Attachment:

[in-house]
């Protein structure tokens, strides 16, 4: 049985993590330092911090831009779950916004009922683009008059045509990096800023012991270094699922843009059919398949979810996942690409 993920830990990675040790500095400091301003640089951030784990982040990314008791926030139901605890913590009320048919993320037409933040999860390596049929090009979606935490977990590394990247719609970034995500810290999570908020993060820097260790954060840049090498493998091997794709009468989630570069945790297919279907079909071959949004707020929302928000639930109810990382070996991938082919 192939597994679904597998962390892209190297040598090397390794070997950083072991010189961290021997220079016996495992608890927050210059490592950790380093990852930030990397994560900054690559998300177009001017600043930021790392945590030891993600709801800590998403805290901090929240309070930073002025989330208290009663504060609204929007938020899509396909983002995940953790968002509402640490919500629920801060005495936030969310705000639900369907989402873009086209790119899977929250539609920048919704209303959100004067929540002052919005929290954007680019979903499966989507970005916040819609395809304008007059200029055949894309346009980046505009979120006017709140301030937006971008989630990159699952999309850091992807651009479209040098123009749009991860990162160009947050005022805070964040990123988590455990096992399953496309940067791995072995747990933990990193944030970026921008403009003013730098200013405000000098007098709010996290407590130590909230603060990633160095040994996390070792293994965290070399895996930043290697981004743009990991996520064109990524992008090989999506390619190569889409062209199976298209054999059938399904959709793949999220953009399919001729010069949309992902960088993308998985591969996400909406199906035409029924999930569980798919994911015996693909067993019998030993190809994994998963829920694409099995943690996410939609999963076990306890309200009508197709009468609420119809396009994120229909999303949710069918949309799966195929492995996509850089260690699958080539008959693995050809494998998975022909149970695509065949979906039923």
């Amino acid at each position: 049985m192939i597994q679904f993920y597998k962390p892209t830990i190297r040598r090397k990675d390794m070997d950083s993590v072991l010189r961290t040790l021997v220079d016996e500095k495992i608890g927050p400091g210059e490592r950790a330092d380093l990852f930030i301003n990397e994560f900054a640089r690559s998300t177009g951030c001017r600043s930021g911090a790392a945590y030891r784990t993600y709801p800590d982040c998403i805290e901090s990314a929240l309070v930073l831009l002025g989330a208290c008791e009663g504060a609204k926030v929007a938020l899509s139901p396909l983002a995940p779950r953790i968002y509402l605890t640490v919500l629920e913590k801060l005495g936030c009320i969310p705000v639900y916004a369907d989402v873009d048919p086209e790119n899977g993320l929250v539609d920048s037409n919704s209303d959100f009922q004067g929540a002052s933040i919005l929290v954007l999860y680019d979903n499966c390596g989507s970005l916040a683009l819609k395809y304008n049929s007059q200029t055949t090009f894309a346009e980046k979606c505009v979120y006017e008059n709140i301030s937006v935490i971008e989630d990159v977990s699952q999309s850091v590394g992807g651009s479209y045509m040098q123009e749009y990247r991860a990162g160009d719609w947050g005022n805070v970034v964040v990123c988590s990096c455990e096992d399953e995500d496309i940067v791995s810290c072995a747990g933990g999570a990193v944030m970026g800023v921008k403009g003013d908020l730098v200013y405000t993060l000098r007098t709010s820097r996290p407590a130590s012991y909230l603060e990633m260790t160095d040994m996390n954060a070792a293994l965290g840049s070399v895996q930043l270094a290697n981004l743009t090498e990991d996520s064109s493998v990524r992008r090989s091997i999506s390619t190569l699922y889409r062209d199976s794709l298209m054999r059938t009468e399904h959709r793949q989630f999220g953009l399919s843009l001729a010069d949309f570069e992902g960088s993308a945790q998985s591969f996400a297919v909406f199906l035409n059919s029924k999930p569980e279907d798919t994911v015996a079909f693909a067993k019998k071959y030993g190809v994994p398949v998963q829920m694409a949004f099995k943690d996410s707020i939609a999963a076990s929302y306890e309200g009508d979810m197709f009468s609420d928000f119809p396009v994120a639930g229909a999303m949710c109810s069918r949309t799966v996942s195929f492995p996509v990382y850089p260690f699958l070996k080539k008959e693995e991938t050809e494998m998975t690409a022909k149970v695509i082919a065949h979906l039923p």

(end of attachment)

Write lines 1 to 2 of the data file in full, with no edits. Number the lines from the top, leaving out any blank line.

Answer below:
[in-house]
């Protein structure tokens, strides 16, 4: 049985993590330092911090831009779950916004009922683009008059045509990096800023012991270094699922843009059919398949979810996942690409 993920830990990675040790500095400091301003640089951030784990982040990314008791926030139901605890913590009320048919993320037409933040999860390596049929090009979606935490977990590394990247719609970034995500810290999570908020993060820097260790954060840049090498493998091997794709009468989630570069945790297919279907079909071959949004707020929302928000639930109810990382070996991938082919 192939597994679904597998962390892209190297040598090397390794070997950083072991010189961290021997220079016996495992608890927050210059490592950790380093990852930030990397994560900054690559998300177009001017600043930021790392945590030891993600709801800590998403805290901090929240309070930073002025989330208290009663504060609204929007938020899509396909983002995940953790968002509402640490919500629920801060005495936030969310705000639900369907989402873009086209790119899977929250539609920048919704209303959100004067929540002052919005929290954007680019979903499966989507970005916040819609395809304008007059200029055949894309346009980046505009979120006017709140301030937006971008989630990159699952999309850091992807651009479209040098123009749009991860990162160009947050005022805070964040990123988590455990096992399953496309940067791995072995747990933990990193944030970026921008403009003013730098200013405000000098007098709010996290407590130590909230603060990633160095040994996390070792293994965290070399895996930043290697981004743009990991996520064109990524992008090989999506390619190569889409062209199976298209054999059938399904959709793949999220953009399919001729010069949309992902960088993308998985591969996400909406199906035409029924999930569980798919994911015996693909067993019998030993190809994994998963829920694409099995943690996410939609999963076990306890309200009508197709009468609420119809396009994120229909999303949710069918949309799966195929492995996509850089260690699958080539008959693995050809494998998975022909149970695509065949979906039923």